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People Share The Stories Of Their Past New Years Kisses

If you’ve ever celebrated New Years Eve in the US, you know what it entails: lots of fireworks, too many bottles of champagne, the ball dropping in Times Square, and that quintessential midnight kiss. People often make a big deal about having someone to smooch when the clock strikes twelve—there is many a movie plotline that revolves around this very topic (if you haven’t seen When Harry Met Sally, it’s a classic that you should watch immediately). Some folks are lucky enough to start the night out knowing exactly who will give them that special beso—others, not so much. Either way, the internet is buzzing with stories about their people’s past New Years kisses, and while some anecdotes are total rom-com material, others are awkward, uncomfortable, hopeful or optimistic.

Take this story about someone kissing their girlfriend’s sister at a New Year’s Eve party. They claim it was an accident, but others disagree. We’ll let you be the judge.

Credit: HuffPost

“Accidentally kissed my girlfriend’s sister at a new years party. No one believed it was an accident. It was dark, I was intoxicated. My evening did not end as pleasantly as it might have otherwise.” –Reddit user, Germanakzent

Or this story from a girl who had a competition with a friend to see how many strangers they could kiss one New Years Eve.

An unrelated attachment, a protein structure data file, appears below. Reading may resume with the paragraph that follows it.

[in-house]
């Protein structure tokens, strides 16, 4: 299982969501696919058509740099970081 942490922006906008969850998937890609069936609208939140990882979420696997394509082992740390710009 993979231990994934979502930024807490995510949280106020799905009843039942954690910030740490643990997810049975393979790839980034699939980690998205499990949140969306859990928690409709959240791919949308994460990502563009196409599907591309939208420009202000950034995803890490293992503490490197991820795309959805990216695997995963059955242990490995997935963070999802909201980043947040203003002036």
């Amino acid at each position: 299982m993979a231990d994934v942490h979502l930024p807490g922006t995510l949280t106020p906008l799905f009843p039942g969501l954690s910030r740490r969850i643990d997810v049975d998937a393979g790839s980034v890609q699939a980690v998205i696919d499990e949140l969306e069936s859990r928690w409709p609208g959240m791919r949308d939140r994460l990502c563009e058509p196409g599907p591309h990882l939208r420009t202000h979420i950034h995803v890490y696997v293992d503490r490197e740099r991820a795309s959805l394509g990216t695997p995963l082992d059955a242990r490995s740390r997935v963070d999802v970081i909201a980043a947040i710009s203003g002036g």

Credit: Youtube / Casey Donahue

“I was lucky enough to spend NYE in Berlin, Germany. I made a bet with my friend early in the night that we’d both make out with strangers. I hadn’t kissed anyone since I broke up with my ex 4 months [before]. In the end, I won. I had my first kiss with a guy I’d been eye fucking all night, at midnight. Then enjoyed it so much I figured I’d keep finding hot strangers to kiss. Ended the night with 5 make outs and had the time of my life. Best new years eve ever.” –Reddit user, bendite02

Or this story about a classic high school love triangle.

Credit: Pinterest

“I was deeply in love with my best friend when I was a teenager . . . On New Years Eve, just as the count down started he turned to me and said ‘If something’s done, can it be forgotten?’ I just looked at him confused and he leaned in with a great kiss. We never spoke of it again probably because he was dating my other best friend at the time.” –Reddit user, Mspizzu